cluding that because certain things
are high and distant they must possess
It would emphasize the- fact that re
search and classical culture rightly iu-
tert>reted are as ciimpletc'ly service as
any vocational .sei vice; but would cun-
sider their sei'\ ic^‘s too iirecious to be
conlined in cloisters and sulliciently
robust to inhabit the walks of men.
The whole vahie of Uni\ersity ex-
ti'iision de]ienils upon the validity of
the [lurity and power of the sjiirit of
the truth from whicfj it is ileriwl.
Extension, it would inter[>ret, not as
thinly stretching oiit its resources to
the State boundaries for purposes of
protecti\e popularity, nor as carrying
down to those without the ca.stle gate
broken bits of learning; but as the
radiating power of a new pa.ssion, car-
ryhig in natural circnlatiini the unitted
culture of the race to all parts of the
body pohtic. It would iiiterpret its
service, not as sacrifice; but as life,
the nortiial functioning of life as fruit-
ftil and fundamental as the relation
between the vine and the branches.
University of North Carolina
The Summer School for
Teachers—June 15—July 30
The jjrospects are that the Summer
School will bring to Chapel Hill the larg-
gest gathering of school workers ever as
sembled in the State for summer study.
County and city superintendents, high
school principals and teachers, primary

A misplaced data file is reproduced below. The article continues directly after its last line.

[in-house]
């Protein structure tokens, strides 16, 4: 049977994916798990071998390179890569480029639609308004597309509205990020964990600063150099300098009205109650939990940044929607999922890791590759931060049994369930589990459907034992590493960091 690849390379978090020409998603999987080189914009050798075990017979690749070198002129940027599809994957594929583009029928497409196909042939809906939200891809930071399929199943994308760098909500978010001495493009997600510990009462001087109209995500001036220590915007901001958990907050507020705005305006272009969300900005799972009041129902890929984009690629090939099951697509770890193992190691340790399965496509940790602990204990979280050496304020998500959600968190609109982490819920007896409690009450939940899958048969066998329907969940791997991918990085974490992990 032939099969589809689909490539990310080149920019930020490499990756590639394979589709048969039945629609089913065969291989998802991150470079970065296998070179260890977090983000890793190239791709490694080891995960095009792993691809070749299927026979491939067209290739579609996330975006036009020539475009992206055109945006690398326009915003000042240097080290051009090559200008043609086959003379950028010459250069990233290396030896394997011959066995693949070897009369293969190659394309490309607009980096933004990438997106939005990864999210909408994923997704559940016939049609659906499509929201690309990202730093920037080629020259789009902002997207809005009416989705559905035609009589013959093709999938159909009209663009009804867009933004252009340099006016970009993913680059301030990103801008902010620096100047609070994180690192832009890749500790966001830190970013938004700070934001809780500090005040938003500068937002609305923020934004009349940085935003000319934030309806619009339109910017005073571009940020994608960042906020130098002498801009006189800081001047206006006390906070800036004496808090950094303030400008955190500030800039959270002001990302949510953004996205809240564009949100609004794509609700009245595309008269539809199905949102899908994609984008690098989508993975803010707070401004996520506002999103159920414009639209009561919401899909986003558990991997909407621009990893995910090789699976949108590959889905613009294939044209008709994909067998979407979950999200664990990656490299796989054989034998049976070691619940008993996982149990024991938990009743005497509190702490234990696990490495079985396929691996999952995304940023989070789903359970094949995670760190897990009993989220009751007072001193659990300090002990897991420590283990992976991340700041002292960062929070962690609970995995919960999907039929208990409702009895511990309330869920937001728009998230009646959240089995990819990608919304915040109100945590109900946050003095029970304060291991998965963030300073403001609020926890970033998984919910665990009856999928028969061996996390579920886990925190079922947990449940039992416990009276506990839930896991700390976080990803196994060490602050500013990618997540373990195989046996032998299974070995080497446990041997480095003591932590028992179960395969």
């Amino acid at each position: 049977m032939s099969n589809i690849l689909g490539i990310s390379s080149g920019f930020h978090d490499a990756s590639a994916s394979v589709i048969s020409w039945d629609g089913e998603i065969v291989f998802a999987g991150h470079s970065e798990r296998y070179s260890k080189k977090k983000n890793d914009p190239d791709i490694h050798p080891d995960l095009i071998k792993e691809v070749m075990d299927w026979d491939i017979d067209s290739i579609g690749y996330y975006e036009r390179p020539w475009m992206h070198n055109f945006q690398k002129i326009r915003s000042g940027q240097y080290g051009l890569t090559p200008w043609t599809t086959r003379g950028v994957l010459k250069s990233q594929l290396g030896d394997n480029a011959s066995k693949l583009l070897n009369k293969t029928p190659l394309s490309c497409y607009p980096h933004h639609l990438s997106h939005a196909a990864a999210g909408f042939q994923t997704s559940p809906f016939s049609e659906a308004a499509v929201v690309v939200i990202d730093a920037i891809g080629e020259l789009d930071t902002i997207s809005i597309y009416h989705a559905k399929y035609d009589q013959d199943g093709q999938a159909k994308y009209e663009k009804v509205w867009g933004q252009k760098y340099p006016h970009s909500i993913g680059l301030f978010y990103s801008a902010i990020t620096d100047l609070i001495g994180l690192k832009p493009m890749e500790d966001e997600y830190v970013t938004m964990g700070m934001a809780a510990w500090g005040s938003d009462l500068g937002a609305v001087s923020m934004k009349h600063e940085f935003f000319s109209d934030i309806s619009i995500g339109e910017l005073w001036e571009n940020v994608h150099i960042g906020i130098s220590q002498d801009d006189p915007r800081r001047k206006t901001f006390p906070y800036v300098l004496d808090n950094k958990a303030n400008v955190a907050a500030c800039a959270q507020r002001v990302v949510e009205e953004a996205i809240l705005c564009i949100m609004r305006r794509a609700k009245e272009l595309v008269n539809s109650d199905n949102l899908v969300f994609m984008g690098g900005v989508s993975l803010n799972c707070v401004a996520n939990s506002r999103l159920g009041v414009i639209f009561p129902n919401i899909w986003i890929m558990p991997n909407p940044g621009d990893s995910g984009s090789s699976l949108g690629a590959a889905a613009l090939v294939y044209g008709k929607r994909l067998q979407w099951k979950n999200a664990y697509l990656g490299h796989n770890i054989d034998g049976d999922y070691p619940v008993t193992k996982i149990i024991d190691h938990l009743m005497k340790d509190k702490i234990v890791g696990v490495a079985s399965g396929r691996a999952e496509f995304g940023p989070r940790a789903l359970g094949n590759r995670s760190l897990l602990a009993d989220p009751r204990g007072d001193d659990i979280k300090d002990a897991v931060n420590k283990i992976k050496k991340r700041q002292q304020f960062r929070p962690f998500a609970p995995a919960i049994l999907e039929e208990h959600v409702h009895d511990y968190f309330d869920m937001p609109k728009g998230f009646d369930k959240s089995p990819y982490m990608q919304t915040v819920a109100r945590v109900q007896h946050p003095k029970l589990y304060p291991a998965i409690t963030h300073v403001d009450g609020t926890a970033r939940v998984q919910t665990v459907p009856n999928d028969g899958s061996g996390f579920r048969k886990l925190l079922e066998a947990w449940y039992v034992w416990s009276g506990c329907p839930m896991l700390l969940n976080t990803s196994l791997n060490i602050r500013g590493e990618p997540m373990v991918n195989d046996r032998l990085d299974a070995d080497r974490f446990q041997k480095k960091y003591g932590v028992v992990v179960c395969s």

and grammar grade teachers will all find
special courses to meet their neecls. Re
quests for announcement and applications
for reservations are pouring in every day.
For complete announcement write to
N. W. WALKER,
Director of the Summer School
Chapel Hill, N. C.
UNIVERSITY SCHOOL OF EDUCATION
LETTER SERIES NO. 30
OPPORTUNITIES FOR GRADU
ATE" WORK IN THE^SUMr
There is in the State of North Canjiina
a growing body of teachers w ho alreadj’
hold Bachelors' degrees from colleges or
universities, I'lut who are not satisfied to
stop with this. ,Mon' and more, those
who hold ]iositions of n's]>^insibility in our
school systems are be;inning to fe('l that,
to keej) fresh and progre.ssive they nnist
do advanced work, .secure if possible an
For most of these ambitious teachers,
summer work oflers the best oiiportimity.
The University is tiyiug to bc‘of ser
vice to just this kind of teacher. It
gives, in its Suuim-r School, courses
which are credit'd toward both the
Bachelor’s and ^[aster’s ilegree.
Courses of graduate grade, counting
toward the tifteen hours reipiired for the
Master’s di‘nre(', it otters this summer as
follows:—English, two courses; History,
five courses; Latin, three courses; Ger
man, two courses; Library Science, one
■our.se; Uural Iv-onomics and Sociology,
Each of the.se courses, when ,satisfacti-
rily completed, counts one hour toward
the tifti'en re(piired.. Not more than four
credit courses may be taken in any one
I summer. It is thus possible to secure the
j ^Master’s degree in four smnmers iirovided
j all work is satisfactorily coniplet(>d and
I an acceptable thesis is writh'U in the de-
|iartment of major work.
Tlic‘ re(juirements for registration for
the JMaster’s degree in the Summer School
are exactly the same as for the regular
session. ,\n application niad(! to Dr. (\
L. Paper, Dean of the (iraduate School,
giving applicaJit’s educational record,
will n'ceive prompt consideration. Work
done for the IMaster’s degree atxither in
stitutions will not ordinarily be creditel
by the Ufiiversity for its owi] advanced
Further details as tir the reiiuirements
for the ^Master’s degree can be had in the
It is of cour.se extremely important that,
all applicants for graduate work should
be iiresent at the opening of the Summer